Its better to consult a doctor about this just to be safe and tell him about your experience for you to be safe.
Actually i have a friend and he is diabetic when he started to do the biking t helps and lessen his sugar.
I spoke to a Pharmacist and he said possible Hypo. I need to get a testing kit and he said take samples over the days to see if any underlying issues. Hmmm... Hopefully not diabetes. :(
I've used Quest bars, but stopped. Not great ingredients. Go for the ones with sugar in them -- yeah, sugar's not great, but it's at least real. But as to this post, I wonder if you're hydrating enough? You talk about insulin, but unless you've been scientifically tested while exercising and know you have a blood sugar problem, there's no way to tell if you have an insulin problem or an electrolyte problem or you're just overdoing it on some days when your body just isn't in peak form. As for eating during your ride, I'm not sure why you think sugar is such a great thing. The simple sugars you're consuming give you immediate energy but it also disappears immediately as well. Complex carbs such as the ones Gym mentioned stay around for awhile. And you're going to lose your teeth if you do this regularly (I speak as someone who is losing my teeth). If you need to eat unhealthy food to do something it isn't worth doing if you're not getting paid millions to do it.
Your bike riding drainsthe glycogen stores in your muscles. Glycogen fuels the body for your cycling workouts. Immediately after cycling, you must ingest nutrients such as carbohydrates and protein to stimulate glycogen synthesis and muscular repair. Consume carbs immediately after your workout to replenish glycogen levels in your muscles.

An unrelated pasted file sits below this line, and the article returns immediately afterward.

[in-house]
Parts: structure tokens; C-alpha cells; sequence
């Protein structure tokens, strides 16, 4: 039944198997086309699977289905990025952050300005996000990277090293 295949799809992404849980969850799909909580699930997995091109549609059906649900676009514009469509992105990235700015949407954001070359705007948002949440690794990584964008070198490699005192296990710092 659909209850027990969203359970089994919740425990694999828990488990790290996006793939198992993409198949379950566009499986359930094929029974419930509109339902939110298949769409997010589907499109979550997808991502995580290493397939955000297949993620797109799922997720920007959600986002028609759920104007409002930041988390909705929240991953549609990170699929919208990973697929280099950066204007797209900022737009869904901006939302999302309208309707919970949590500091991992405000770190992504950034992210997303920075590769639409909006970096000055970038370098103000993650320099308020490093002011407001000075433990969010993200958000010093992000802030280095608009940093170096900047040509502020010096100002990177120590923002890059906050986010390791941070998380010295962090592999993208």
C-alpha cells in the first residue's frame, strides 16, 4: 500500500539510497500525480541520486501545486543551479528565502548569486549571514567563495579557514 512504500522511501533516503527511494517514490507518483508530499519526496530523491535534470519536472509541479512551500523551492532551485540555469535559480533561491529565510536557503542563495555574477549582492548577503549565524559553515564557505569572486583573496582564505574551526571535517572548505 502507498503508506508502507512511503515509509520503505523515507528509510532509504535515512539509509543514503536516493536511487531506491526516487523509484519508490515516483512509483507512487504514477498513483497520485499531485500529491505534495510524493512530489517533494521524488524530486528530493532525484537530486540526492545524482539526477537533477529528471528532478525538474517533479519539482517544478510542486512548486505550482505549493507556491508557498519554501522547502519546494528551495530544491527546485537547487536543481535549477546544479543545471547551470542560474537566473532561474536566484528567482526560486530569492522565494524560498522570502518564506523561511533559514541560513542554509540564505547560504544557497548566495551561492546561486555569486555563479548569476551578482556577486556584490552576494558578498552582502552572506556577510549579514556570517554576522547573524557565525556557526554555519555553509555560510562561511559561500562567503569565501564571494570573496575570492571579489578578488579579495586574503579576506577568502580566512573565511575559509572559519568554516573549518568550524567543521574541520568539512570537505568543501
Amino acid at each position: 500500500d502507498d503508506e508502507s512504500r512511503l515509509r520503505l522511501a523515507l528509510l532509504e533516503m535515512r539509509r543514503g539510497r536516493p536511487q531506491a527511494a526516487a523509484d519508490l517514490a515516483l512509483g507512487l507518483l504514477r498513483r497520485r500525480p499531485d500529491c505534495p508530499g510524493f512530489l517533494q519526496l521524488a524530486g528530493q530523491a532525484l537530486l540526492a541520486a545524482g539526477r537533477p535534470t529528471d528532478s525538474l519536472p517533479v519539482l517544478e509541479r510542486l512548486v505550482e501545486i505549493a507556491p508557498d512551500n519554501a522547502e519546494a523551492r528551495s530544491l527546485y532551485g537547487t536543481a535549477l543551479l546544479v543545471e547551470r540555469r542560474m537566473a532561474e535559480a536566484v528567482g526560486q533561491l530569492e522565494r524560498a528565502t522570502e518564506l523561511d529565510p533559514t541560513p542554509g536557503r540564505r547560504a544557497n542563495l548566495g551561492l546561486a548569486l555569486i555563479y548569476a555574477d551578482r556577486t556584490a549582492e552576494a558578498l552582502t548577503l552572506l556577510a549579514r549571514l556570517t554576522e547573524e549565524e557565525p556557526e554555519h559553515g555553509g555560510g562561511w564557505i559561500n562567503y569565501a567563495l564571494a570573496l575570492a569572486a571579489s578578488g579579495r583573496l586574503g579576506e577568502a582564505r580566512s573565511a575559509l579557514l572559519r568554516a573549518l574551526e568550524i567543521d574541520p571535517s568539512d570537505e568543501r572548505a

A 4:1 ratio of carbohydrates and protein works best and initiates an optimal recovery after exercise, according to a report from the Academy of Nutrition and Dietetics, published at the Bowling Green State University website.
An article published in "Medicine in Sports Science," research proves that chocolate milk contains an optimal 4:1 carbohydrate-to-protein ratio.
Load up on carbs and protein the night before your long bike ride! Eating plenty of carbs will give your muscles plenty of glycogen, a type of stored carbohydrate that turns into glucose to help sustain energy and endurance. Whole-wheat bread and pasta; other whole grains, such as quinoa or oatmeal; and fruits and vegetables are all nutritious sources of carbs. Include any of these in your dinner the night before a bike ride, as well as your morning breakfast.
The protein for breakfast you could have a nut butter sandwich. A good energy bar before your ride is also
good. Don't forget to hydrate yourself before and during
An excellent protein bar is
Quest Bar Banana Nut Muffin Protein Bar.
You could buy them all over check either Walmart or GNC.